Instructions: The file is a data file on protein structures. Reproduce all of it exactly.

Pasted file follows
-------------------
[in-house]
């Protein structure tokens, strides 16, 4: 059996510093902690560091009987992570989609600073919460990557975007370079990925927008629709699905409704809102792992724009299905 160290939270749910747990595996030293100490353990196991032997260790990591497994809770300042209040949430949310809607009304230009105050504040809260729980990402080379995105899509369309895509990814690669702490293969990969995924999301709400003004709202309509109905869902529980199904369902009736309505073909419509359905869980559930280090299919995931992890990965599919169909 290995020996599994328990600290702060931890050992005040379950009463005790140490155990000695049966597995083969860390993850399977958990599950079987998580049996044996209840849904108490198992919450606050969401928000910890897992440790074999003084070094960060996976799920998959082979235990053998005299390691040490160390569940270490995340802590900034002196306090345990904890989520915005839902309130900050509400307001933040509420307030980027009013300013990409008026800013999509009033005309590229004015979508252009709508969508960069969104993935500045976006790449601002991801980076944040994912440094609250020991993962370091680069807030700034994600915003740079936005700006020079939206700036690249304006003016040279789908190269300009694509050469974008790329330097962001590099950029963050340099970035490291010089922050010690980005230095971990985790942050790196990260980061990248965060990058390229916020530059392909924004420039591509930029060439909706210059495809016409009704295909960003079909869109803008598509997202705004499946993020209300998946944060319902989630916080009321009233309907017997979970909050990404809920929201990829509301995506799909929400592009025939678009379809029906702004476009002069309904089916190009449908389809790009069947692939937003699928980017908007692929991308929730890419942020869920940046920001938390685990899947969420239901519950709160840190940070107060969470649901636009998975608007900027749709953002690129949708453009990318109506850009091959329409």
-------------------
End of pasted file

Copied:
[in-house]
């Protein structure tokens, strides 16, 4: 059996510093902690560091009987992570989609600073919460990557975007370079990925927008629709699905409704809102792992724009299905 160290939270749910747990595996030293100490353990196991032997260790990591497994809770300042209040949430949310809607009304230009105050504040809260729980990402080379995105899509369309895509990814690669702490293969990969995924999301709400003004709202309509109905869902529980199904369902009736309505073909419509359905869980559930280090299919995931992890990965599919169909 290995020996599994328990600290702060931890050992005040379950009463005790140490155990000695049966597995083969860390993850399977958990599950079987998580049996044996209840849904108490198992919450606050969401928000910890897992440790074999003084070094960060996976799920998959082979235990053998005299390691040490160390569940270490995340802590900034002196306090345990904890989520915005839902309130900050509400307001933040509420307030980027009013300013990409008026800013999509009033005309590229004015979508252009709508969508960069969104993935500045976006790449601002991801980076944040994912440094609250020991993962370091680069807030700034994600915003740079936005700006020079939206700036690249304006003016040279789908190269300009694509050469974008790329330097962001590099950029963050340099970035490291010089922050010690980005230095971990985790942050790196990260980061990248965060990058390229916020530059392909924004420039591509930029060439909706210059495809016409009704295909960003079909869109803008598509997202705004499946993020209300998946944060319902989630916080009321009233309907017997979970909050990404809920929201990829509301995506799909929400592009025939678009379809029906702004476009002069309904089916190009449908389809790009069947692939937003699928980017908007692929991308929730890419942020869920940046920001938390685990899947969420239901519950709160840190940070107060969470649901636009998975608007900027749709953002690129949708453009990318109506850009091959329409």